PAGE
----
17th July 1915 (Saturday)

War!

On the British Home Front: in ‘deplorable’ weather, outside the Houses of Parliament, British “lionesses” demand a share of the burden of war.

“Some scoffed, but others sympathised and encouraged, and the resulting Women’s War Register saw thousands of women sign up to work in the factories.The results were impressive. The number of women in the workforce rose from 3.214 million in July 1914 to 4.08 million in July 1916, and 4.94 million in November 1918. Unfortunately, however, many would be pushed out of their jobs when the munitions factories closed and the men came back from the front.” [The Independent]

http://www.independent.co.uk/news/world/world-history/history-of-the-first-world-war-in-100-moments/a-history-of-the-first-world-war-in-100-moments-british-women-demand-a-share-of-the-burden-9322644.html

http://www.nationalarchives.gov.uk/education/britain1906to1918/transcript/g4cs4s1t.htm

http://www.screenonline.org.uk/film/id/583565/

On the Australian Home Front: Australasian films releases “The Hero of the Dardanelles”, a patriotic war recruiting film.

https://en.wikipedia.org/wiki/The_Hero_of_the_Dardanelles

2nd July, 1915 (Friday)

BORN TODAY: in Rome – Brigadier Arthur Valerian Wellesley: 8th Duke of Wellington; 8th Prince of Waterloo; 9th Duke of Ciudad Rodrigo; Eton; Oxford; Royal Horse Guards; Household Cavalry Regiment; KG (Most Noble Order of the Garter);  OBE (Most Excellent Order of the British Empire); MC (Military Cross); Deputy Colonel-in-Chief of the Yorkshire Regiment (deputy to the Duke of York); Deputy Colonel to the Blues and Royals (deputy to Her Royal Highness, the Princess Royal); and Honorary Colonel of the 2nd Battalion Wessex Regiment.

In short, a pukka toff.

https://en.wikipedia.org/wiki/Arthur_Valerian_Wellesley,_8th_Duke_of_Wellington

War!

On the British home front: the UK Parliament passes the Munitions of War Act, giving it sweeping powers for compulsory arbitration of industrial disputes; to ban strikes and lock-outs; to limit profits; and declare any factory a “controlled operation”, and with powers to approve all wage changes etc. [Burg & Purcell].

On the American home front: German-American Erich Muenter, also known as Erich Holt or  Frank Holt, plants and explodes a bomb in the US Senate in Washington DC.

https://en.wikipedia.org/wiki/Eric_Muenter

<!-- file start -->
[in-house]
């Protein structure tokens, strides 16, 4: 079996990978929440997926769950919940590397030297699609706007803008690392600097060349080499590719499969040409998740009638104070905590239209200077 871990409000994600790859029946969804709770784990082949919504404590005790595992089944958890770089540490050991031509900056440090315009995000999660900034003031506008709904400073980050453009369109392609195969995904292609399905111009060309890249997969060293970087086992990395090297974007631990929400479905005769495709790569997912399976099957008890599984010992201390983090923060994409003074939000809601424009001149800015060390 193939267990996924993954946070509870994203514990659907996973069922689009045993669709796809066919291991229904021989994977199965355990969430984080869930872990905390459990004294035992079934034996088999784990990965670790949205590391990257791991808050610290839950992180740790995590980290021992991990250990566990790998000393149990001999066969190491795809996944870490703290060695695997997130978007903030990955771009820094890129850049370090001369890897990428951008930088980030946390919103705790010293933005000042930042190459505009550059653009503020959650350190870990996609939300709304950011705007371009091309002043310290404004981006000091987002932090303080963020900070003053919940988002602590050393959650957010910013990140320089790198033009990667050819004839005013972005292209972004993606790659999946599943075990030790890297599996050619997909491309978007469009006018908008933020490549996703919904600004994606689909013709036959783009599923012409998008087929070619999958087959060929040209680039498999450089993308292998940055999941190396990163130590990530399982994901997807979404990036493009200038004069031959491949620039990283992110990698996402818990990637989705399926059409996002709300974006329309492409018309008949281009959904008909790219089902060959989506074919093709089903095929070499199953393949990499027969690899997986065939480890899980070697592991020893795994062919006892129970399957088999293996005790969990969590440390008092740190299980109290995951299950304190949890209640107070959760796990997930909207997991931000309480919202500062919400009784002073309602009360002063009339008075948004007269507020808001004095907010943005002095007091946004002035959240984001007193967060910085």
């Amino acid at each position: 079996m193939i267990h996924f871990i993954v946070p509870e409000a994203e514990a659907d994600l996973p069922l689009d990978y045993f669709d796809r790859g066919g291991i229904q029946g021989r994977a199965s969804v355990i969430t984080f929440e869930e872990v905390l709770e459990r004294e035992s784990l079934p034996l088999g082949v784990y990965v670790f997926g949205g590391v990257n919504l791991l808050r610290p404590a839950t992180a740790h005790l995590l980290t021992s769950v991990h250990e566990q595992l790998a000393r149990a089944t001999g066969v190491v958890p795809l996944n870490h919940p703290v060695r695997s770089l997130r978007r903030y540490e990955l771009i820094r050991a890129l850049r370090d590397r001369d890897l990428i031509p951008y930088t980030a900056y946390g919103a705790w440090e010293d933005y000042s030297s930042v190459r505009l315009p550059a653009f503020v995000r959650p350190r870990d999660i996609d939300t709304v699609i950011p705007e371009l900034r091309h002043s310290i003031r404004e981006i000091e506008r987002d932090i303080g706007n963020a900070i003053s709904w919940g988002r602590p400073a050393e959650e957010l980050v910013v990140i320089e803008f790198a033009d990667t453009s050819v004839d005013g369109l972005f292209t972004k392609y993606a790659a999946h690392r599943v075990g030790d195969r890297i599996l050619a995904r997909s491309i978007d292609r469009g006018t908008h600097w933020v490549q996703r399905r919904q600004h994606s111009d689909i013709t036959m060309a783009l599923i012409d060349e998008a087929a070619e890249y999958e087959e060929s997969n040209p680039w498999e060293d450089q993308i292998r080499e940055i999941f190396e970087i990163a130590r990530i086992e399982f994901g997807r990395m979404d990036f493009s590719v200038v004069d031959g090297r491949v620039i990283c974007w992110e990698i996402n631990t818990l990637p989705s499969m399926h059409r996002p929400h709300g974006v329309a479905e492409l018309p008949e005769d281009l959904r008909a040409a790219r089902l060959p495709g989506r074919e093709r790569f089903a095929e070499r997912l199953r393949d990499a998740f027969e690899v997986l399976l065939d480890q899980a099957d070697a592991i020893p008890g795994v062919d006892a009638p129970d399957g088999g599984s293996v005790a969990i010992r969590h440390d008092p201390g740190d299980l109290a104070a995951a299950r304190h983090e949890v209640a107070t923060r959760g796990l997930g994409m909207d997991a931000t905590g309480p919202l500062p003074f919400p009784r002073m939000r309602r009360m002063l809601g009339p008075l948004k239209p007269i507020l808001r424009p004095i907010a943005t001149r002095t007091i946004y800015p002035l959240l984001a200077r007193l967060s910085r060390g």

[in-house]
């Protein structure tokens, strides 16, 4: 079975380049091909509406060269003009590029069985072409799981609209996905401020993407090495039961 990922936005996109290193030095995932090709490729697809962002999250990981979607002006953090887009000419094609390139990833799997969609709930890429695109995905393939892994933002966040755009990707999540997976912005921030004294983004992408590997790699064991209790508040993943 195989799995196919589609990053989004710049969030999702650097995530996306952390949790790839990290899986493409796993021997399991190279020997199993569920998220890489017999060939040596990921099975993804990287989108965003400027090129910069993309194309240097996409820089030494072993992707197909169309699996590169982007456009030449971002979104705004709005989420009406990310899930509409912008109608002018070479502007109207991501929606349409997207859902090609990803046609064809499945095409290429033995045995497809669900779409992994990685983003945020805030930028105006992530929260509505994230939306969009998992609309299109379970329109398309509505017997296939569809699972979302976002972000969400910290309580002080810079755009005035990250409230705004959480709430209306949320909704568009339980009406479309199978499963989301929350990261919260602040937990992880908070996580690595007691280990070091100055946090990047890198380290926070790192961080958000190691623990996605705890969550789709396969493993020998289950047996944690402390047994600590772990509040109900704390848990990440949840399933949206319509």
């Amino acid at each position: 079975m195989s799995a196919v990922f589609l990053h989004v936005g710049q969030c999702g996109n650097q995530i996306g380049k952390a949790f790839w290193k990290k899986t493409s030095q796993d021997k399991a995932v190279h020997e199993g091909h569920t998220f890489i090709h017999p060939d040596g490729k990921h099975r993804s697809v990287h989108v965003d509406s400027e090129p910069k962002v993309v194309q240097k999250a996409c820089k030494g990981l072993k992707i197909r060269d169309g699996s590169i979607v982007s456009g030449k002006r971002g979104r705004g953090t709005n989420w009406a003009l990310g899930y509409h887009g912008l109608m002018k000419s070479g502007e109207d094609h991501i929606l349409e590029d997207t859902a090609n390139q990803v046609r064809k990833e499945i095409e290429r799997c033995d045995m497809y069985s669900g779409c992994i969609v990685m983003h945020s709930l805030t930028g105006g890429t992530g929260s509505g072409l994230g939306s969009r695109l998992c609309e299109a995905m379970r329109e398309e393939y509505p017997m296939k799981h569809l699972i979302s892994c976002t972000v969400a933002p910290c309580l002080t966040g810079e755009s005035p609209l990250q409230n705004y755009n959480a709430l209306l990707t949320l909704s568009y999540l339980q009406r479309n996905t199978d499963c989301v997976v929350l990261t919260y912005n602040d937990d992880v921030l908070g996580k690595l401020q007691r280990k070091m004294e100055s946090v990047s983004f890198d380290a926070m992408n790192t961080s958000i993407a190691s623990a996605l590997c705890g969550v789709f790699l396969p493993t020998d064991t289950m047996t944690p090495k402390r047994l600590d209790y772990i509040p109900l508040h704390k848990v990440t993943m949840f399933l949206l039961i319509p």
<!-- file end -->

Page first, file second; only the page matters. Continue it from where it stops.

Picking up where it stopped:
14th June 1915 (Monday)

War!

Gallipoli: Australian soldier Herbert Reynolds from Victoria records in his diary one of war’s quieter days, for him at least:

“A T.B.Destroyer went in close to Kaba Tepe this morning and shelled the enemy tranches from a while, she returned again this afternoon and shelled the enemy away inland, on this occasion the enemy fired at her with their field gun from behind Kaba Tepe but did not succeed in hitting her. I managed to buy 3 tins of milk one shilling each from some sailors on the beach, we get very little here other than our rations which are bully beef, biscuits, cheese and bacon, so anything is very welcome as change. The sea has been rather rough today. At about 11pm some of us sat and watched heavy action down at Cape Helles from the top of the ridge above our camp, the flash of guns and explosion of the shells proved that the artillery on both sides was very heavily engaged and the start shells and flares illuminated the whole ridge from Achi Baba to the Cape”. 

[Australian War Memorial blog – the diary of H.V. Reynolds]

https://www.awm.gov.au/blog/2010/06/14/monday-14th-june-1915-diary-of-hv-reynolds/

Peace

Strike! The Chicago Livestock World (“The world’s greatest farm newspaper”) reports the “Street Car Men on Strike”

“The general strike order for all union employes of the surface and elevated railway lines in Chicago became effective at I2 o’clock last night.  Since 4 o’clock this morning not a wheel has turned on the 1200 miles of elevated and surface tracks within the city limits. The decision to make the strike order effective was reached shortly before midnight after a day spent by the officers of the unions and officials of the railway companies ln a vain exchange of notes and parleys looking to arbitration. Half a million men and women, upon business bent, found themselves without their usual means of transportation this morning.”

http://idnc.library.illinois.edu/cgi-bin/illinois?a=d&d=CLW19150614.2.24

14th May, 1915 (Friday)

BORN TODAY: in Bergen – Olaf Sunde, Norwegian resistance fighter, lawyer and workers’ rights activist.

http://en.wikipedia.org/wiki/Olaf_Sunde

War!